9 Ways to Use Less Plastic as a Festival-Goer

31 July 2019

9 Ways to Use Less Plastic as a Festival-Goer

Summer is finally here which means it’s the season to head to a field to dance the weekend away in your wellies, listening to your favourite live acts. The UK hosts an incredibly eclectic mix of festivals every year, catering to all music tastes, but an enduring negative aspect in recent years has been the amount of single-use plastic waste they generate.

Many festival organisers, like Boomtown, are working hard to reduce their impact, but festival-goers can play their part too, taking steps to reduce the amount of single-use plastic and waste left behind once the party’s over. It requires a little more forward-planning and a conscious decision to prioritise your future health (have you heard about microplastics yet? They are shaping up to be the next human health disaster) and the health of our amazing planet over convenience – but it’s really not that hard to do.

Here are NINE awesome ways to use less plastic as a festival-goer... by Amanda Keetley from Less Plastic

1. Bring or buy a reusable bottle for unlimited water refills

Single-use plastic water bottles are one of the most common and most unnecessary items of plastic we find washed up on our beaches. In the UK tap water is safer (more regulated) and FREE! If you're heading to a festival and wear a little backpack it’s easy to have a reusable water bottle on you at all times. Most festivals offer some way to refill water bottles for free and many have reusable bottles to buy before or during the festival, like at next week's Boomtown Chapter 11 - A Radical City - 7th-11th August, who Klean Kanteen are proud to be partnered with in their bid to inspire action to reduce plastic consumption at the festival.  

Klean Kanteen reusable water bottles are durable and stylish and ethically made using responsible materials.  They also partake in 1% for the Planet, donating a portion of their sales to good causes such as Paddle Against Plastic and FRANK Water who will be providing unlimited chilled water refills at many UK festivals this summer as well as a vital supply of safe clean water for communities in India and Nepal. You can even buy a handmade Indian bottle holder if you don’t have a bag and want to be hands-free.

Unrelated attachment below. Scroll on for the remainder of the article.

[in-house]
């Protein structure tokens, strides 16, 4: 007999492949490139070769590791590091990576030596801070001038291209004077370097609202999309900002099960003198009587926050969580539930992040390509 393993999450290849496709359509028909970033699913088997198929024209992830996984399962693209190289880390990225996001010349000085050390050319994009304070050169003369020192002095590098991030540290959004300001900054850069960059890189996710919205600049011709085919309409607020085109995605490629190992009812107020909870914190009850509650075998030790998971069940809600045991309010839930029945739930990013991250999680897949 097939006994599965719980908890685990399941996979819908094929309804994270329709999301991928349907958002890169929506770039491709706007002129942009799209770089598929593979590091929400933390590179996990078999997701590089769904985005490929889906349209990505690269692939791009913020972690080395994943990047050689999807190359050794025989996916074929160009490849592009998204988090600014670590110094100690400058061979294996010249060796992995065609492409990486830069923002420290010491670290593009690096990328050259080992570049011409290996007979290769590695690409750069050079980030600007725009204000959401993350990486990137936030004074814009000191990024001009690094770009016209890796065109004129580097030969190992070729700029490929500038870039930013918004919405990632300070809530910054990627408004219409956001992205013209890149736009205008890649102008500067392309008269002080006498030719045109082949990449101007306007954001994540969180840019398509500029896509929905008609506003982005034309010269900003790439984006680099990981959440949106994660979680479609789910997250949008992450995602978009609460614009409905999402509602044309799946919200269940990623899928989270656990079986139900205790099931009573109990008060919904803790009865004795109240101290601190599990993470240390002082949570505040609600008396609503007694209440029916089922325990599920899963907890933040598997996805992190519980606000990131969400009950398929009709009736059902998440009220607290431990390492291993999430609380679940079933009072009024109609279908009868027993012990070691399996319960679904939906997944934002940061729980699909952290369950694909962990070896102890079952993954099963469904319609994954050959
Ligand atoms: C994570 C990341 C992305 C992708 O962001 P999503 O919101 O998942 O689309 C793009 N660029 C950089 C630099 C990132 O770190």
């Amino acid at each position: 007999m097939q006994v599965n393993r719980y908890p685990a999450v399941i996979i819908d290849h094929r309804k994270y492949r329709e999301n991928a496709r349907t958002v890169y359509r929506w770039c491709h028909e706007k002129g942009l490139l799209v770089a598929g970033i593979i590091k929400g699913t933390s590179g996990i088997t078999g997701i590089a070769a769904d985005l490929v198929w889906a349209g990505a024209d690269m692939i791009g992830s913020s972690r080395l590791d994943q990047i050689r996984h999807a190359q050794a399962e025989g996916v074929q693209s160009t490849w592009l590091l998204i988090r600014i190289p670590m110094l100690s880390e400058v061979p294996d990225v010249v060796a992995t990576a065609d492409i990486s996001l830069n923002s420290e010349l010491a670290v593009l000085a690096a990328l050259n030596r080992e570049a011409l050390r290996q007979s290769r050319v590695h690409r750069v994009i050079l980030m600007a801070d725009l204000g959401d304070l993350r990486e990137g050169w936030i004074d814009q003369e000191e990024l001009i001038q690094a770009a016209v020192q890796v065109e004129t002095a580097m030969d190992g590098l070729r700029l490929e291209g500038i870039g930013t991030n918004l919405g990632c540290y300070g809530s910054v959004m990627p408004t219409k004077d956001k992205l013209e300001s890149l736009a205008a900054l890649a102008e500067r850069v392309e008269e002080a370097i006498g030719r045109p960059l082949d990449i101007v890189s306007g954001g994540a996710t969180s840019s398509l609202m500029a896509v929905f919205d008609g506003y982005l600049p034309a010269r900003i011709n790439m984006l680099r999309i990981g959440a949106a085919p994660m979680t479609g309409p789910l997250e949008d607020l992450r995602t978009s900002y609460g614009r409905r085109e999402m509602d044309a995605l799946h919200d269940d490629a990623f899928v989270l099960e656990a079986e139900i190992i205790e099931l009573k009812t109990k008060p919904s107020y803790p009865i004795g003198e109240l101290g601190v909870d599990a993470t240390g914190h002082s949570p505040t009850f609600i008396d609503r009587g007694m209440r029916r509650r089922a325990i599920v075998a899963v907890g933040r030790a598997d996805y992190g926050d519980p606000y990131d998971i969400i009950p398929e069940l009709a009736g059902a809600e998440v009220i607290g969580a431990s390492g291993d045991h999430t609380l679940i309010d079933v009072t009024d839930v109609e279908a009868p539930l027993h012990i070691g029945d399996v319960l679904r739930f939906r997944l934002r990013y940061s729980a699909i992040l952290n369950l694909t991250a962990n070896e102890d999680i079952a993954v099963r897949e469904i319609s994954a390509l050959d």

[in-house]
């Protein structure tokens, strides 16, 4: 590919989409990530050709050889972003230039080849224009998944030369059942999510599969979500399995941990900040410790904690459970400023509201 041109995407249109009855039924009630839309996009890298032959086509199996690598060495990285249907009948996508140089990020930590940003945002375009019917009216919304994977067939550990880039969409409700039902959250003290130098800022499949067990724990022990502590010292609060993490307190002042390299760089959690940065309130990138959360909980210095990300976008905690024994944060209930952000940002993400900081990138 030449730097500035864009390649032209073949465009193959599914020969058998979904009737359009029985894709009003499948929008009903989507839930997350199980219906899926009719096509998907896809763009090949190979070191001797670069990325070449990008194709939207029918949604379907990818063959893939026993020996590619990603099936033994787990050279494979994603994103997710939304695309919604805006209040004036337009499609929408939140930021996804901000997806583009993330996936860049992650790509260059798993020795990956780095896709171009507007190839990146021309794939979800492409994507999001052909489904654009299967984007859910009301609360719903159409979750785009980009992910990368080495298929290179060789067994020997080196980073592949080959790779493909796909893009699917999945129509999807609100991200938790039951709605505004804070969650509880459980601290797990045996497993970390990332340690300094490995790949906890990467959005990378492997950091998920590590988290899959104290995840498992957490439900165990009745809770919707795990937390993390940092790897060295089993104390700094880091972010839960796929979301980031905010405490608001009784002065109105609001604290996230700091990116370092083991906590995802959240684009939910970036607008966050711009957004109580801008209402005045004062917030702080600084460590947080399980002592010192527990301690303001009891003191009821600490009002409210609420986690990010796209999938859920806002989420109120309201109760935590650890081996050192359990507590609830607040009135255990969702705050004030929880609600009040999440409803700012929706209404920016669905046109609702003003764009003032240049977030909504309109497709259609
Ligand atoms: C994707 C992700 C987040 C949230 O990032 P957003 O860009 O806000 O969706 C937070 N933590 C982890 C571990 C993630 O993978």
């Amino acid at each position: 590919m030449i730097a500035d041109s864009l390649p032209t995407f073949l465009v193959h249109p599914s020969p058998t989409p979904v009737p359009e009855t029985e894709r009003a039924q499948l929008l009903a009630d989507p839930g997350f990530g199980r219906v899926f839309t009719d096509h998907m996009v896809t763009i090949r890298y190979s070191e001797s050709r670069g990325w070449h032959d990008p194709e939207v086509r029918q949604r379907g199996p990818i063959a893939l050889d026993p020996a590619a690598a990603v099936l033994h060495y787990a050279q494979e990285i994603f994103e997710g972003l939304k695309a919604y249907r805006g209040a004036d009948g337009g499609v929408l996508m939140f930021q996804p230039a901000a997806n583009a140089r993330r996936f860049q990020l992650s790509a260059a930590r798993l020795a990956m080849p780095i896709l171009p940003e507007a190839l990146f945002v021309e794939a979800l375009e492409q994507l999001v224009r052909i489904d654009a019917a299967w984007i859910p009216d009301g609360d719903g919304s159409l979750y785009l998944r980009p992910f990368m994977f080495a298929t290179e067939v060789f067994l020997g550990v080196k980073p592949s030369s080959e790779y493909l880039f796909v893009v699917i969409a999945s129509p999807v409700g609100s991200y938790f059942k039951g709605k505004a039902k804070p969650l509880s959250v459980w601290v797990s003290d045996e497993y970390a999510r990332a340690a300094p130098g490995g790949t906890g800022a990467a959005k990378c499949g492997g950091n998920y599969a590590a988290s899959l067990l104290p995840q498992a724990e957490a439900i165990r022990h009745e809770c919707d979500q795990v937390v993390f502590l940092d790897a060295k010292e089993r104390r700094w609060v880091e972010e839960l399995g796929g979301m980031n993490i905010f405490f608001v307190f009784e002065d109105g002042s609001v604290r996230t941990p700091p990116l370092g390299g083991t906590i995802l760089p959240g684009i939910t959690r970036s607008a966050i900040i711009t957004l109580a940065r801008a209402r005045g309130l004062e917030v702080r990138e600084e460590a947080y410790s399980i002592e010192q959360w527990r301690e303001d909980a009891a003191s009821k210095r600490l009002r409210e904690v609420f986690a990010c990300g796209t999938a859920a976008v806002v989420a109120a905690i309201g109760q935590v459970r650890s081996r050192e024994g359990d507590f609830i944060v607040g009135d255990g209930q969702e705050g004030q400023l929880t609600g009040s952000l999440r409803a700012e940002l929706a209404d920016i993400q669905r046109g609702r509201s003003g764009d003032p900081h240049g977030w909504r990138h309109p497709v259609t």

2. Eat with reusable or compostable serveware

Vote with your wallet when it comes to choosing where to eat at the festival. Too many food stalls still rely on cheap polystyrene containers, plastic cutlery and individual plastic sachets for sauce. You can help change this trend by refusing to buy from them. Seek out the food providers who have put more thought into the sustainability of their food packaging and serveware, and what happens to them after their short useful spell.

Reusable is always best, so you could fill your own takeout lunch pots and carry a travel spork. Alternatively, if it must be single-use, try to choose stalls using serveware that will compost naturally if they escape as litter; such as cardboard boxes, paper plates, wooden cutlery and paper napkins. Compostable plastic is only really useful if it reaches high heat composting conditions. Check whether the bins are labelled differently for food/compostable waste. If it’s all going in the same bin then compostable plastic is just as bad as standard single-use plastic.

3. Sparkle with plastic-free, eco-friendly bio-glitter

Many festival-goers love a bit of glitter to get them in party mood; but discovering that traditional glitter is made from microplastic that permanently pollutes the environment is a quick party mood-killers.

Eco-Stardust is a Bristol-based company that creates plastic-free, eco-friendly, plant-based bio-glitter that breaks down naturally, even in water - so you can sparkle and shine all weekend long without any eco-guilt to dampen the spirits.

Klean Kanteen Festival Bottles
9 Ways to Use Less Plastic as a Festival-Goer

4. Carry a cup for coffees, smoothies & pints